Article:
Southerners are as blasé about soul food as New Yorkers are about pizza. We like it, we eat it often, but when was the last time you had a plate that actually made you sit up in your seat and say wow? If you can’t recall, you obviously haven’t been to Mae's Soul Food (34 Peachtree St., 404-525-4557). Mae's is a little hard to find. The address says Peachtree Street, but it’s actually around the corner on Walton Street — look for the tiny red and white sign.
As cramped and unadorned as the restaurant is, it’s got personality to spare. Grab a spot in the line, study the cafeteria-style steam trays as quickly as you can, and be ready to shout out your order before your mind is made up. Service is as intense and fast-paced as the NYSE trading floor. The ever-present and incredibly lively "Ms. Mae" (aka Mary McCoy) ensures everything’s running smoothly. After retiring, Ms. Mae opened the restaurant with her savings. Why open a restaurant after retiring? “I just wanted to work for myself and do something that I know how to do and love to do,” she says before pausing and calling out something to her staff about cornbread.
Mae’s opens at 7 a.m. and serves a small menu of inexpensive, homey breakfast standards. No one will judge you for double-parking and running in for a freshly made bacon biscuit on your way to work. The lunch menu changes daily, but there are standards such as fried chicken and smothered pork chops. Just $6.25 buys you an enormous Styrofoam to-go box filled with your choice of meat, two vegetables and a homemade cornbread muffin or dinner roll. Like any good cook who minds familial traditions, Ms. Mae shares little about her recipes and will absolutely not — no matter how many times you ask — tell you what her secret “flavoring” is.
You’d expect the smothered pork chops to be tough after sitting in a steam tray, but the gravy-drenched heap of swine was oh-so-tender. Busy Bee has been the undisputed champ of fried chicken for some time, but Mae’s is a very close second. The “home-style” chicken has a crackly skin with just enough seasoning that somehow permeates the juicy interior even though Ms. Mae does not marinate the bird. Country fried steak is coated in the same seasoning flour as the chicken and pork, before it’s fried and braised in gravy for nearly two hours. If you like Thanksgiving dinner year round, get the roasted turkey legs and crumbly cornbread dressing; it’s a best seller.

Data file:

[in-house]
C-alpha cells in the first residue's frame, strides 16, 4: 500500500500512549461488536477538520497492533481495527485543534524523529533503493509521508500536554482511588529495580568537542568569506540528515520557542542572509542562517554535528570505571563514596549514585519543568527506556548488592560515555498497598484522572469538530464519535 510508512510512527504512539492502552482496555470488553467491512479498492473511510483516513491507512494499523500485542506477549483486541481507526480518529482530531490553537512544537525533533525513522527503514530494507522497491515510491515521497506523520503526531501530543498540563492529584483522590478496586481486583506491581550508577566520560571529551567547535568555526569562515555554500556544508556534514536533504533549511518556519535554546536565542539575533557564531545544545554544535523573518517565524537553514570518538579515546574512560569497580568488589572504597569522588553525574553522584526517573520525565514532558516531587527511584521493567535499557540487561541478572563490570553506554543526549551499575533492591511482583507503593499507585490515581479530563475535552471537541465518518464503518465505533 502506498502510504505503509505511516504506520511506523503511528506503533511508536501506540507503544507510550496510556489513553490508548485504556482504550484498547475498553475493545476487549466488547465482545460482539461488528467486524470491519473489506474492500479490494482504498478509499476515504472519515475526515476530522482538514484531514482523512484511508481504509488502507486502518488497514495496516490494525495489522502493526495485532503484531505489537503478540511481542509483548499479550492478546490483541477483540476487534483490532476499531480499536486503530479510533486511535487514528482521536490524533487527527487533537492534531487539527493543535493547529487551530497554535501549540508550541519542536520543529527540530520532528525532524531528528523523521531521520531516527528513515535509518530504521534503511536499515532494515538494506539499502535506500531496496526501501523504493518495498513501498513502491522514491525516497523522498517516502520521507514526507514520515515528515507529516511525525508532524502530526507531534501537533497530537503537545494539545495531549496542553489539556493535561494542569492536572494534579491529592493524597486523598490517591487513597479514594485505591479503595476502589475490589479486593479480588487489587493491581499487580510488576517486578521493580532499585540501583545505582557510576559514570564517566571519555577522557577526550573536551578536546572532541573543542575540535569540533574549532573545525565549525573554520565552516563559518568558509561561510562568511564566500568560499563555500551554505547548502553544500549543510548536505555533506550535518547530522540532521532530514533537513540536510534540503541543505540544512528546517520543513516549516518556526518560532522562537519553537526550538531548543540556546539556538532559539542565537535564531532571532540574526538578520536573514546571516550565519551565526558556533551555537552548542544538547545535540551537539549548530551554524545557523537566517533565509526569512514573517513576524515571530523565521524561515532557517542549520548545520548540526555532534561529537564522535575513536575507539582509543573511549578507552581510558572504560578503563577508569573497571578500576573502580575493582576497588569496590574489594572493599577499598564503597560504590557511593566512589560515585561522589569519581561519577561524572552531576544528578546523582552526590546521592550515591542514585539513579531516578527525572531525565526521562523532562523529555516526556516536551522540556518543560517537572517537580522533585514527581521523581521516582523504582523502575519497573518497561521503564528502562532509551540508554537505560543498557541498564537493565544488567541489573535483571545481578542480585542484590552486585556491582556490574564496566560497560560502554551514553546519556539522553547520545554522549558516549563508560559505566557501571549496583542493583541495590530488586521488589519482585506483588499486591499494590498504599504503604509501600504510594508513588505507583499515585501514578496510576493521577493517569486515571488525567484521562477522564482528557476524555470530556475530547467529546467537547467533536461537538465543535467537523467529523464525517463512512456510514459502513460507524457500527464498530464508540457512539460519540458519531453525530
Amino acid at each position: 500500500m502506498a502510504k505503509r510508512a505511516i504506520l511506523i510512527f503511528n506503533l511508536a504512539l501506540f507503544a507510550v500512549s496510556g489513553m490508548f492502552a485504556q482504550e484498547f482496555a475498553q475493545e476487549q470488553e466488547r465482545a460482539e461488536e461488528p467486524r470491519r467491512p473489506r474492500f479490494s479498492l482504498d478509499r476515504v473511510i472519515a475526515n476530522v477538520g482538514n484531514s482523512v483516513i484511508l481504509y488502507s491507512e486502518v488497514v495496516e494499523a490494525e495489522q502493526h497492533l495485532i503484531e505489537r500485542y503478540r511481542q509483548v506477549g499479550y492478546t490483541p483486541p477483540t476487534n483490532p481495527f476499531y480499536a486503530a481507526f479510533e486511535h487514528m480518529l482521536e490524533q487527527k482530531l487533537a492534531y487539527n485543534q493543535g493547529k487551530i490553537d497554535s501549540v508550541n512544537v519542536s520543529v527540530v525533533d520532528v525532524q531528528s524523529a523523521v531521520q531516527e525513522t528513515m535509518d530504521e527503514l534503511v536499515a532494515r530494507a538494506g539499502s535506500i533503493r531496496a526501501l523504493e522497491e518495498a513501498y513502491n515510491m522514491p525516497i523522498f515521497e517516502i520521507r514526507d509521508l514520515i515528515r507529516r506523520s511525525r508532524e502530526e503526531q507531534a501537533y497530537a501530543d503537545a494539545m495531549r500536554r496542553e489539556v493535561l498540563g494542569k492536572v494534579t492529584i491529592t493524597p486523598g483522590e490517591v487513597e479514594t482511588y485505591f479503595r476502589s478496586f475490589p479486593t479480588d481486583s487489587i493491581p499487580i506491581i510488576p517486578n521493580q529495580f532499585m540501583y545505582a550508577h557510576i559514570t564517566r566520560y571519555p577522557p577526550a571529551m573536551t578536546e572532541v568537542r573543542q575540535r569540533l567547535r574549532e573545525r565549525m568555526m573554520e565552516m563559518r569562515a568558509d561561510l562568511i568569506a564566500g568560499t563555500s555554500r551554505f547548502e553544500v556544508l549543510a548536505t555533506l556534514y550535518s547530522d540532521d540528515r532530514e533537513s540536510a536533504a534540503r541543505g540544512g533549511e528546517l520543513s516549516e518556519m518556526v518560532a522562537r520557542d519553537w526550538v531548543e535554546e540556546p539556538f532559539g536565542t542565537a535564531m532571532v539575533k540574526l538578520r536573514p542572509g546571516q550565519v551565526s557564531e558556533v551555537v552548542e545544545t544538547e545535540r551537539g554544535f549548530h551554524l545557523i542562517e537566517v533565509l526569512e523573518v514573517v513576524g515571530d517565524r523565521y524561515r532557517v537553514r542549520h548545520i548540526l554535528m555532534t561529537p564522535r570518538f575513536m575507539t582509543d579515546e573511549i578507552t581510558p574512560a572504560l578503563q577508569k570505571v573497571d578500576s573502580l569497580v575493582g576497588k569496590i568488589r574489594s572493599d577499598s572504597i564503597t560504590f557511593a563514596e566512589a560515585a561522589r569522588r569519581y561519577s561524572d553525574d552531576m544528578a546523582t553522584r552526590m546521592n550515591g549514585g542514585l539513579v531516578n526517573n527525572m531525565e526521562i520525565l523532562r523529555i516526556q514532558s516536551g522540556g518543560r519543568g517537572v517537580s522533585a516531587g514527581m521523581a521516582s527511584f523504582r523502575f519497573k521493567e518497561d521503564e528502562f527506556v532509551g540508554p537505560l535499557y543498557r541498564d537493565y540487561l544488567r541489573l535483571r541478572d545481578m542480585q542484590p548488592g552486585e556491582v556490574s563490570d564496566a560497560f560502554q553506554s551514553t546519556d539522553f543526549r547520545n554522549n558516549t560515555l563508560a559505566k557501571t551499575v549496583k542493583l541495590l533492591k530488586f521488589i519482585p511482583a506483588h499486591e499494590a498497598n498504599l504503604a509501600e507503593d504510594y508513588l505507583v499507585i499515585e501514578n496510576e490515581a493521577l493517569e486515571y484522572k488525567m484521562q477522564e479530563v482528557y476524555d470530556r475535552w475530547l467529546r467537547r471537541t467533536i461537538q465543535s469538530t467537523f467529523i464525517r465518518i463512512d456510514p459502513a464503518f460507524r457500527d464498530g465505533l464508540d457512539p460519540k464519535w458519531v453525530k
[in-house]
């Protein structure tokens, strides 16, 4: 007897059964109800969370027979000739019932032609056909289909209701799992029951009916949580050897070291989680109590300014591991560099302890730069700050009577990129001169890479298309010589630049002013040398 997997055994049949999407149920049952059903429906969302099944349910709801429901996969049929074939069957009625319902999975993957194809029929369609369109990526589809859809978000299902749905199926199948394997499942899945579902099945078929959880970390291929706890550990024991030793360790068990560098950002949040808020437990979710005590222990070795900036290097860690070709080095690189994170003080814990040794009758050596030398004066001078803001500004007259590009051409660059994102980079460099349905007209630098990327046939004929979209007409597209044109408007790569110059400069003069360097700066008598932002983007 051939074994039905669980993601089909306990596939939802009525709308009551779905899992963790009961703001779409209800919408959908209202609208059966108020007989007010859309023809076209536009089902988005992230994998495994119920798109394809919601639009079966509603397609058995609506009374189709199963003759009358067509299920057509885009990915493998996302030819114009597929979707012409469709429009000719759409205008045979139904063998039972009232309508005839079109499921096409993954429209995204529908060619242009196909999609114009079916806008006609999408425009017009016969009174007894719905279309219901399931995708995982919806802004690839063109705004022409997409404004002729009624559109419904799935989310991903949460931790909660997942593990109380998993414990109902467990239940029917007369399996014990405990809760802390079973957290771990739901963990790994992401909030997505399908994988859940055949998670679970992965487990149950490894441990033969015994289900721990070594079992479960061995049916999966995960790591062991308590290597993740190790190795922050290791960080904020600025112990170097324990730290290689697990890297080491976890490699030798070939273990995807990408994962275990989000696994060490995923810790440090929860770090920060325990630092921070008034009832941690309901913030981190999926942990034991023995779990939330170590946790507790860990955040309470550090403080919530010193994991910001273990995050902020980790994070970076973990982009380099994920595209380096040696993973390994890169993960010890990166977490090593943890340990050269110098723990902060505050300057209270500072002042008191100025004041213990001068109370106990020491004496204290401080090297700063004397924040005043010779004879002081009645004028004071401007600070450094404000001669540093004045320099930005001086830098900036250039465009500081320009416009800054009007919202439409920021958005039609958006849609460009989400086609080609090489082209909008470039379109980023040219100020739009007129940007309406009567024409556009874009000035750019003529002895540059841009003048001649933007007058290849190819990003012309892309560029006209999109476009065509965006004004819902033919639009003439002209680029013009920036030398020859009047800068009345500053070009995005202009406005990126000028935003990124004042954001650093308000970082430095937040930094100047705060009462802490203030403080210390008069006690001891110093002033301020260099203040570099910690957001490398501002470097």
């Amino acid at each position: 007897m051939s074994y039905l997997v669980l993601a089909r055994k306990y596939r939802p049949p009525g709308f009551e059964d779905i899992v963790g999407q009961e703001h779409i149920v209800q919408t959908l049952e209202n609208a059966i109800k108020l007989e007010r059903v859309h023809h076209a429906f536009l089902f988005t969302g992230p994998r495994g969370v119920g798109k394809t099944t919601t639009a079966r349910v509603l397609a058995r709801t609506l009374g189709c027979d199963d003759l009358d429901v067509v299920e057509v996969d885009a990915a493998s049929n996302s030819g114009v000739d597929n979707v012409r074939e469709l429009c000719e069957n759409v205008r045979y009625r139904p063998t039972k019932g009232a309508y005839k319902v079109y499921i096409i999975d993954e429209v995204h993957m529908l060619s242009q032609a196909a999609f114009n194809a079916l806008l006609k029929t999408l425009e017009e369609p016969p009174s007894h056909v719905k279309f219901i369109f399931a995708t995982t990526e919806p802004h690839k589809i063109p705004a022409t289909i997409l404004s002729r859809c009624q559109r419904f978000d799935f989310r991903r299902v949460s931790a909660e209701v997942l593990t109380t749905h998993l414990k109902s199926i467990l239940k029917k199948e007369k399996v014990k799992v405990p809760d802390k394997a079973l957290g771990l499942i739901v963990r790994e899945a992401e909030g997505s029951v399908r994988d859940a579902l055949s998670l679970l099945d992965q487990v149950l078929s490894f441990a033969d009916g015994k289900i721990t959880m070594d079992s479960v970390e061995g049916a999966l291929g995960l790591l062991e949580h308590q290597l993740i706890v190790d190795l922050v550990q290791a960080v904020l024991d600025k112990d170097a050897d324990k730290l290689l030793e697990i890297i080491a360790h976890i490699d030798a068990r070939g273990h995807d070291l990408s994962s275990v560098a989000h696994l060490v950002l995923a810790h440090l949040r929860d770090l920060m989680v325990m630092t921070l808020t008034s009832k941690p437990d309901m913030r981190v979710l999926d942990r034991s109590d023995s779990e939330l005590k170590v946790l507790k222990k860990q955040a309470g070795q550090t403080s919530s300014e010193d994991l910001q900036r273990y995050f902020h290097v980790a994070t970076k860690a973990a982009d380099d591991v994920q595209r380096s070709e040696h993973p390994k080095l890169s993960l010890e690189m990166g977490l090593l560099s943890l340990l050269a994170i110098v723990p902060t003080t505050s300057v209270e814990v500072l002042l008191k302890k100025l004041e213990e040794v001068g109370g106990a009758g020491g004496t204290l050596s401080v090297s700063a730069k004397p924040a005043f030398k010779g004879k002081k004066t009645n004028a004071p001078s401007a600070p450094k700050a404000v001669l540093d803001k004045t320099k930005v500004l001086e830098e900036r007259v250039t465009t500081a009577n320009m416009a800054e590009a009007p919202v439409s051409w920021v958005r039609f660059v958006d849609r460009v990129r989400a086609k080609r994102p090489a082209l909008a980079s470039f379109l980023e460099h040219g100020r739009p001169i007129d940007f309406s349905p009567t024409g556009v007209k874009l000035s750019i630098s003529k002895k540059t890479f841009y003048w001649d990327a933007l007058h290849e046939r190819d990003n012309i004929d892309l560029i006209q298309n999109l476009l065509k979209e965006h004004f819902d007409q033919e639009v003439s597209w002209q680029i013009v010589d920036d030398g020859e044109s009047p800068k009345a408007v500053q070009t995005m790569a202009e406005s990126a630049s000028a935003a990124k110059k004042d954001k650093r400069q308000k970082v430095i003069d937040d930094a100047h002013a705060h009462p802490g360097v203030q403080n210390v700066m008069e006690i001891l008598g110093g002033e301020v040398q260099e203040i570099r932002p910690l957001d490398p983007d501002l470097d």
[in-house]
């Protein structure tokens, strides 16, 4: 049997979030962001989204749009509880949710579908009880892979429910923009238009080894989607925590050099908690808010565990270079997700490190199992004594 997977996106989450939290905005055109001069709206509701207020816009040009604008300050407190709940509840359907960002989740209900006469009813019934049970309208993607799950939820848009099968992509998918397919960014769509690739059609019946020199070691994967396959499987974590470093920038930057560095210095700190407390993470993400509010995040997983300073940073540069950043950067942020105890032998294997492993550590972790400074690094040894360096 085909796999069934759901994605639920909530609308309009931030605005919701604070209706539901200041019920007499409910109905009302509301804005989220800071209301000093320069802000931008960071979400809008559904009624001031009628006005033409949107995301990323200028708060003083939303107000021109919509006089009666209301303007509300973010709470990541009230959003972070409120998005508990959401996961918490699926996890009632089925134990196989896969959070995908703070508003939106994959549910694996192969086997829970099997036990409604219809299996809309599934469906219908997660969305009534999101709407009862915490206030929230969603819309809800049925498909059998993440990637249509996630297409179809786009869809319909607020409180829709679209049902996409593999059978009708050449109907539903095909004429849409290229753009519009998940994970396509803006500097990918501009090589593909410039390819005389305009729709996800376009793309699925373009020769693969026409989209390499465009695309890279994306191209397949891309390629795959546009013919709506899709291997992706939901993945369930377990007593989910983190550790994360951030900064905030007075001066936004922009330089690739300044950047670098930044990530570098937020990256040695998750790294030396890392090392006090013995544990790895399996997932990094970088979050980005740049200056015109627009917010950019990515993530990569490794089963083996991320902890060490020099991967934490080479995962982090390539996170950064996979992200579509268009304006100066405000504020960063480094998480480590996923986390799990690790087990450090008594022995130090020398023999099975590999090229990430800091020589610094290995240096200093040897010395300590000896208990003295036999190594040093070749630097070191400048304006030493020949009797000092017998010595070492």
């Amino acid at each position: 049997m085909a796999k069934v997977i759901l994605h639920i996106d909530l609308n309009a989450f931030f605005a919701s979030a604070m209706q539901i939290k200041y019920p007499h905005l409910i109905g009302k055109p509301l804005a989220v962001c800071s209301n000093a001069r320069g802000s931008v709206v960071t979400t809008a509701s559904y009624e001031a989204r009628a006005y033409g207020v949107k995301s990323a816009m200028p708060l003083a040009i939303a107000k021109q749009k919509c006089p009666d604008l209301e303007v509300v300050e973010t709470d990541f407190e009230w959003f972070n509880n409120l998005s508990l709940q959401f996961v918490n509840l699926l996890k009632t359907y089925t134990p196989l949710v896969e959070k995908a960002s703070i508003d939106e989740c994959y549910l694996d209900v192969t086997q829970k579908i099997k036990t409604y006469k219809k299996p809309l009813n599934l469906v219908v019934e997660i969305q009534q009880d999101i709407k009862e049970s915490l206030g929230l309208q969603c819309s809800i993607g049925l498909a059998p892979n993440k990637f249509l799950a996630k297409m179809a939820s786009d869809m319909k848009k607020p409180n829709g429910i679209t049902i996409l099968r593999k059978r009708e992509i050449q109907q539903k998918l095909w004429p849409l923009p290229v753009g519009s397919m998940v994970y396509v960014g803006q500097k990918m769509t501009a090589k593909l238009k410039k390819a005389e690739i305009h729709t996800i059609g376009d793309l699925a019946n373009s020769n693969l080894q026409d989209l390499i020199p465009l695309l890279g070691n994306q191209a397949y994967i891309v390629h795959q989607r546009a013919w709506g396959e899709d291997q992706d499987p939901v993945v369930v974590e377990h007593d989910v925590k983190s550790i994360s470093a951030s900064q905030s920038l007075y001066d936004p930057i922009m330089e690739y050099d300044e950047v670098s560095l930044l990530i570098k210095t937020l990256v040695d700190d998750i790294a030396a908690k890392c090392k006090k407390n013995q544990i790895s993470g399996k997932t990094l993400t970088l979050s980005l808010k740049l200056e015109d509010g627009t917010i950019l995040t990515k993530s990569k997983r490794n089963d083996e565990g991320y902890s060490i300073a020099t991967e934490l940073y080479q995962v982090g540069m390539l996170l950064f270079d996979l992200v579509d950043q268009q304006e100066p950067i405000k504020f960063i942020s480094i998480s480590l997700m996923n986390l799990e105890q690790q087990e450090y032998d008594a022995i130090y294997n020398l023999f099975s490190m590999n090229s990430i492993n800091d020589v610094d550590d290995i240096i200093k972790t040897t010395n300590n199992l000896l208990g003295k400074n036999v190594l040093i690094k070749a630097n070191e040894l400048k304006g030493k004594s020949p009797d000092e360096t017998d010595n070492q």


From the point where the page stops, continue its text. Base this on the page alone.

Sides vary day to day. Vegetarians should know Ms. Mae does not use meat products in any of her vegetables; $4.25 gets you a choice of three. Purists may balk at the lack of smoked meat in their collards, but these collards converted me from a hater to a believer. The greens are cooked for over three hours, but still have a good amount of bite with not one trace of bitterness. Mac-n-cheese is tangy from the sharp cheddar, which dots each tiny piece of elbow pasta. Deeply orange candied yams hint of vanilla, and the spice lingers on your taste buds just like sweet potato pie.
Speaking of pies, Mae’s has so many desserts your head will spin. All of the cakes — devilishly dark-chocolate-frosted yellow cake, caramel cake and the like — are made by Ms. Mae’s close friend who runs Cakes by Catherine. The rest of the desserts, which include sweet potato pie and seasonal cobblers swimming with fresh fruit, are Ms. Mae’s very own. She scoffs at the idea that you are either a cook or a baker. “There is nothing I can’t cook,” she jokes, but the woman is serious. And who can argue? Each bite is infused with unadulterated love, which, to me, is the reason we call it soul food.